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FRC Review of corporate governance reporting

November 2023

The FRC has published its ‘Review of Corporate Governance Reporting’ (the “Report”) which is based on a review of a sample of 100 companies drawn from the whole premium listed market.

The FRC Report notes a general improvement in governance reporting especially relating to workforce and other stakeholder engagement and remuneration. However the Report also draws attention to improvement needed in areas such as monitoring and review of the risk management and internal control systems, avoiding boilerplate language in the application of the Code and focussing on reporting the outcomes of governance processes and policies. Both preparers and reviewers of annual reports, particularly members of the audit committee, should consider the FRC’s findings ahead of their next reporting period.

The Executive Summary makes the following point:

“Corporate governance disclosures are an opportunity to build trust and understanding, and demonstrate why the UK is an attractive investment market, rather than being a compliance exercise.”

The review highlights the continuing need for high quality governance which is linked to effective decision-making by boards and management, for greater clarity as to how a company is applying the Code’s principles, and for clearer explanations where there are departures from Code provisions so that shareholders and stakeholders have greater confidence in the quality of governance.

Across the Report, the FRC sets out a number of key messages to draw attention to areas recommended for further improvement, including:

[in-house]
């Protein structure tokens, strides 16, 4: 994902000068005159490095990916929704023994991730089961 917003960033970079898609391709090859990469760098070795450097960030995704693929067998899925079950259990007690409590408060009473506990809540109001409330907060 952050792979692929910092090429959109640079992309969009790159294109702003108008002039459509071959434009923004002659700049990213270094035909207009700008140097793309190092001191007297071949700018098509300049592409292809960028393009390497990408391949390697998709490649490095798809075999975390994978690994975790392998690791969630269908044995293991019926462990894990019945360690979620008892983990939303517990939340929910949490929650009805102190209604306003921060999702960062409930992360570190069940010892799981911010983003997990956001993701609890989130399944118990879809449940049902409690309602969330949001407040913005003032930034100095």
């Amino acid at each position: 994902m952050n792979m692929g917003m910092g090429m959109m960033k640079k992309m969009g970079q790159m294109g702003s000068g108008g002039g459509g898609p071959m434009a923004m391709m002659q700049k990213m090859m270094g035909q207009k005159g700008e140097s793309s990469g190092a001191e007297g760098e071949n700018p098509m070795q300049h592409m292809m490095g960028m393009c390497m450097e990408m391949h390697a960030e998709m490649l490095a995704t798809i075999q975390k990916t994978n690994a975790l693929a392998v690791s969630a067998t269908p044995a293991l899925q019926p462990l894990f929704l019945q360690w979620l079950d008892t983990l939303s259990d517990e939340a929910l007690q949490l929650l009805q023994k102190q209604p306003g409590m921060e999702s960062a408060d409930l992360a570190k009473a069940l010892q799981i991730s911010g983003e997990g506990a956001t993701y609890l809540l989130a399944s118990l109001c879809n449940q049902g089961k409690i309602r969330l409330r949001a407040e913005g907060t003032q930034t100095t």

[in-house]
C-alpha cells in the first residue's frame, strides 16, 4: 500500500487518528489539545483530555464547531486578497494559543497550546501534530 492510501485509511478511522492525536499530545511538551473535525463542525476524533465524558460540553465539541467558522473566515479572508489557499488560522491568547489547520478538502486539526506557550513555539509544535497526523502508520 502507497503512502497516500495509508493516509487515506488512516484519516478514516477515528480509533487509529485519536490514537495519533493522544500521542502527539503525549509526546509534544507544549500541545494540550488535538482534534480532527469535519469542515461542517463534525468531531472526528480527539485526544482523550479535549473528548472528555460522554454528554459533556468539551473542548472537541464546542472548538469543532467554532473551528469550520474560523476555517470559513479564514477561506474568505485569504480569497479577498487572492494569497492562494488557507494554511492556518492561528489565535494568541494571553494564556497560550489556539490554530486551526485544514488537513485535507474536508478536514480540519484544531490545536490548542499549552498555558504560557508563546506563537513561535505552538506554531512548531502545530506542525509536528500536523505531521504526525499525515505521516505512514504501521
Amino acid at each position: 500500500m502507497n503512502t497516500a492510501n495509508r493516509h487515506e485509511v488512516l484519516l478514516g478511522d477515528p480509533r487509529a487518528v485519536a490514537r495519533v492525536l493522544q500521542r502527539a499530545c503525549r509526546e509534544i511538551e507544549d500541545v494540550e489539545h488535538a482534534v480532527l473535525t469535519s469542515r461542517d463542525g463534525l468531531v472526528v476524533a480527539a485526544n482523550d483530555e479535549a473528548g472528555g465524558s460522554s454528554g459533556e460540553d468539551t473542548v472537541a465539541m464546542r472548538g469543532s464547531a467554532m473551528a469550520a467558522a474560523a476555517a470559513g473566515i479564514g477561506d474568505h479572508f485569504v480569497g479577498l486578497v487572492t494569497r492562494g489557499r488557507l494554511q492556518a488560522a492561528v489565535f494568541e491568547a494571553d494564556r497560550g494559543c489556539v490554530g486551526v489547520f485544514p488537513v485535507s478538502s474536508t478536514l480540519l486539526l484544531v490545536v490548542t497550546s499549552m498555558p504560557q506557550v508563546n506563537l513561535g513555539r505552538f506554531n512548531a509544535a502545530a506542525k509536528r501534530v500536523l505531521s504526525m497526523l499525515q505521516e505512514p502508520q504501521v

• reporting on board considerations and decisions, the company’s activities and the associated outcomes will reduce boilerplate disclosure and provide more concise and meaningful disclosures to users;
  • where there are departures from the Code, in addition to the timeline of anticipated compliance, reporting on how alternative arrangements provide benefits to shareholders and other stakeholders;
  • reporting on intermediary outcomes or milestones from stakeholder engagement, which allows users to know the company is working on feedback received and explaining why companies consider stakeholder engagement mechanisms to be effective;
  • demonstrating how diversity objectives and initiatives link to company strategy and how these initiatives have contributed to improving their diversity targets;
  • discussing the specific internal and external safeguards used to protect the external auditor’s independence;
  • highlighting how and why principal risks have changed from the previous year, together with any explanation of changes to the mitigation strategy; and
  • explaining how the company’s purpose and values are linked to executive remuneration arrangements.

Monitoring and reviewing the effectiveness of the risk management and internal control systems